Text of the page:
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Plan to monitor all internet use

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Communications companies are being asked to record all internet contacts between people to modernise police surveillance tactics in the UK.

 

Home Secretary Jacqui Smith stepped back from a single database - but wants companies to hold and organise the information for the security services.

 

The new system would track all e-mails, phone calls and internet use, including visits to social network sites.

 

Ministers say police and the security services need new tools to fight crime.

 

Announcing a consultation on a new strategy for communications data and its use in law enforcement, Ms Smith said there would be no single government-run database.

 

But she also said that "doing nothing" in the face of a communications revolution was not an option.

 

The Home Office will instead ask communications companies - from internet service providers to mobile phone networks - to extend the range of information they currently hold on their subscribers and organise it so that it can be better used by the police, MI5 and other public bodies investigating crime and terrorism.

 

Ministers say they estimate the project will cost £2bn to set up, which includes some compensation to the communications industry for the work it may be asked to do.

 

"Communications data is an essential tool for law enforcement agencies to track murderers, paedophiles, save lives and tackle crime," Ms Smith said.

 

"Advances in communications mean that there are ever more sophisticated ways to communicate and we need to ensure that we keep up with the technology being used by those who seek to do us harm.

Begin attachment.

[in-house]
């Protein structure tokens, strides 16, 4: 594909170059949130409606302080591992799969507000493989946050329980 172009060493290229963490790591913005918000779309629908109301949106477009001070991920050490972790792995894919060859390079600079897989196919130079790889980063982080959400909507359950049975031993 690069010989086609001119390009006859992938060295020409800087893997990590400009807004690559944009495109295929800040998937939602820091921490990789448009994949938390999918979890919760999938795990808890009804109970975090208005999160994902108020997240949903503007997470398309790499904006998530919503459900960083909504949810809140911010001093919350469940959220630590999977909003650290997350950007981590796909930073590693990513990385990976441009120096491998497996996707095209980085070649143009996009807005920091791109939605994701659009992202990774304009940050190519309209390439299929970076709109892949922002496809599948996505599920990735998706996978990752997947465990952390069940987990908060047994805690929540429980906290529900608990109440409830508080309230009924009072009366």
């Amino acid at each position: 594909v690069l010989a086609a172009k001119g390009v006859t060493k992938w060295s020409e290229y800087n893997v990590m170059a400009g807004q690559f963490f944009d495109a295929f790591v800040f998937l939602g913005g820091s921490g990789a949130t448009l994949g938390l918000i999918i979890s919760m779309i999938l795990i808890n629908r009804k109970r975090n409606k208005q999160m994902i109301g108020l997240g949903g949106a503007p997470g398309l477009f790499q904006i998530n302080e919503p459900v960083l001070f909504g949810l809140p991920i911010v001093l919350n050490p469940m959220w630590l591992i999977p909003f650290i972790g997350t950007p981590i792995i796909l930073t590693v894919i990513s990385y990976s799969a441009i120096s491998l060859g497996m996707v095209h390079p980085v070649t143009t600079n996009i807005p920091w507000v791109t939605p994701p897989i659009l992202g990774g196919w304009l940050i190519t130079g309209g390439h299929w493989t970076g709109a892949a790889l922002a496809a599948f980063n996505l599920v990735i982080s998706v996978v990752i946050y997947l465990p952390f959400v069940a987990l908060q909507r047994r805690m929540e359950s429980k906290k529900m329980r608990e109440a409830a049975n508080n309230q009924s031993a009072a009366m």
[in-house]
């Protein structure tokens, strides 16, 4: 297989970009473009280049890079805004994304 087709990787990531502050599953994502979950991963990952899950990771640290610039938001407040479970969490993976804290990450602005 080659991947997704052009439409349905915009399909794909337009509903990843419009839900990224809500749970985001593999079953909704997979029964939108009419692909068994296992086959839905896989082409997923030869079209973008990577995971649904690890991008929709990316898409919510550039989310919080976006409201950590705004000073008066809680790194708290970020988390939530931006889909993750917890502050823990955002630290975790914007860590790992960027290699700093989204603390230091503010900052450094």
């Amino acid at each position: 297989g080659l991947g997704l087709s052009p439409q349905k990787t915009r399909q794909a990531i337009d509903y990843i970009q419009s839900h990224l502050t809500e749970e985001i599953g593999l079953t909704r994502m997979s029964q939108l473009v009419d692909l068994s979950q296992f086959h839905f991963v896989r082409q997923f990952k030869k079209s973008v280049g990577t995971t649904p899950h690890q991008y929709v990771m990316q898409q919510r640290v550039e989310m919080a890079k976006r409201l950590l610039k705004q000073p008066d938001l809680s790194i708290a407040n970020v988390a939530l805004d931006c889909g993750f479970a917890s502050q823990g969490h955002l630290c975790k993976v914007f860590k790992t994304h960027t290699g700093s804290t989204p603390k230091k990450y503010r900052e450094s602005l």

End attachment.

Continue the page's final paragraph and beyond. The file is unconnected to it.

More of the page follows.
"It is essential that the police and other crime fighting agencies have the tools they need to do their job, However to be clear, there are absolutely no plans for a single central store."

 

'Contact not content'

 

Communication service providers (CSPs) will be asked to record internet contacts between people, but not the content, similar to the existing arrangements to log telephone contacts.

 

But, recognising that the internet has changed the way people talk, the CSPs will also be asked to record some third party data or information partly based overseas, such as visits to an online chatroom and social network sites like Facebook or Twitter.

 

Security services could then seek to examine this data along with information which links it to specific devices, such as a mobile phone, home computer or other device, as part of investigations into criminal suspects.

 

The plan expands a voluntary arrangement under which CSPs allow security services to access some data which they already hold.

 

the security services already deploy advanced techniques to monitor telephone conversations or intercept other communications, but this is not used in criminal trials.

 

Ms Smith said that while the new system could record a visit to a social network, it would not record personal and private information such as photos or messages posted to a page.

 

"What we are talking about is who is at one end [of a communication] and who is at the other - and how they are communicating," she said.

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Interestingly they've backed away from their original and much more insidious idea of a central Government controlled database.

 

Fop wins again! :aussie:

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